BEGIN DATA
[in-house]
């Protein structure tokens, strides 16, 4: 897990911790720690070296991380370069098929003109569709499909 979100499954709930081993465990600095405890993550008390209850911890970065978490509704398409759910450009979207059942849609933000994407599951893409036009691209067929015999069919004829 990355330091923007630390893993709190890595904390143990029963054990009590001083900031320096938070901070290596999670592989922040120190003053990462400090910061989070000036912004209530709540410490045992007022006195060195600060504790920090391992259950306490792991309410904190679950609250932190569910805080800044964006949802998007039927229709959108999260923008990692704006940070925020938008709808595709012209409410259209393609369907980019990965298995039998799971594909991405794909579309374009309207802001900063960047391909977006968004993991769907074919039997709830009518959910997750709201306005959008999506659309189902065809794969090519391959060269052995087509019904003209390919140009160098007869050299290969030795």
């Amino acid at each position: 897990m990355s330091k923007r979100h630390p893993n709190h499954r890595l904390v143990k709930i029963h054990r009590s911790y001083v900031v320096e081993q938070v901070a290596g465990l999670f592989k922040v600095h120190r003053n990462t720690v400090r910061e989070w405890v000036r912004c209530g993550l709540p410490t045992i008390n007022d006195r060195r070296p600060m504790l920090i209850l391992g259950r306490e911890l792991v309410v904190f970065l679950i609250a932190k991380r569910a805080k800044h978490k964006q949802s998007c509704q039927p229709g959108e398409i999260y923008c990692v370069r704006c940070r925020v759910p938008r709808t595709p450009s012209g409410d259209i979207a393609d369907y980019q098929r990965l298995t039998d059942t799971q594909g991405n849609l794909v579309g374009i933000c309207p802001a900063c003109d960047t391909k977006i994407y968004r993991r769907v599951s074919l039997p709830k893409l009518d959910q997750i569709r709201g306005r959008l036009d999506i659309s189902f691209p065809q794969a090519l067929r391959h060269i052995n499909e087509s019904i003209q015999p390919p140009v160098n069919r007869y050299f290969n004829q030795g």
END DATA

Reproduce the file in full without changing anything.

[in-house]
């Protein structure tokens, strides 16, 4: 897990911790720690070296991380370069098929003109569709499909 979100499954709930081993465990600095405890993550008390209850911890970065978490509704398409759910450009979207059942849609933000994407599951893409036009691209067929015999069919004829 990355330091923007630390893993709190890595904390143990029963054990009590001083900031320096938070901070290596999670592989922040120190003053990462400090910061989070000036912004209530709540410490045992007022006195060195600060504790920090391992259950306490792991309410904190679950609250932190569910805080800044964006949802998007039927229709959108999260923008990692704006940070925020938008709808595709012209409410259209393609369907980019990965298995039998799971594909991405794909579309374009309207802001900063960047391909977006968004993991769907074919039997709830009518959910997750709201306005959008999506659309189902065809794969090519391959060269052995087509019904003209390919140009160098007869050299290969030795």
């Amino acid at each position: 897990m990355s330091k923007r979100h630390p893993n709190h499954r890595l904390v143990k709930i029963h054990r009590s911790y001083v900031v320096e081993q938070v901070a290596g465990l999670f592989k922040v600095h120190r003053n990462t720690v400090r910061e989070w405890v000036r912004c209530g993550l709540p410490t045992i008390n007022d006195r060195r070296p600060m504790l920090i209850l391992g259950r306490e911890l792991v309410v904190f970065l679950i609250a932190k991380r569910a805080k800044h978490k964006q949802s998007c509704q039927p229709g959108e398409i999260y923008c990692v370069r704006c940070r925020v759910p938008r709808t595709p450009s012209g409410d259209i979207a393609d369907y980019q098929r990965l298995t039998d059942t799971q594909g991405n849609l794909v579309g374009i933000c309207p802001a900063c003109d960047t391909k977006i994407y968004r993991r769907v599951s074919l039997p709830k893409l009518d959910q997750i569709r709201g306005r959008l036009d999506i659309s189902f691209p065809q794969a090519l067929r391959h060269i052995n499909e087509s019904i003209q015999p390919p140009v160098n069919r007869y050299f290969n004829q030795g």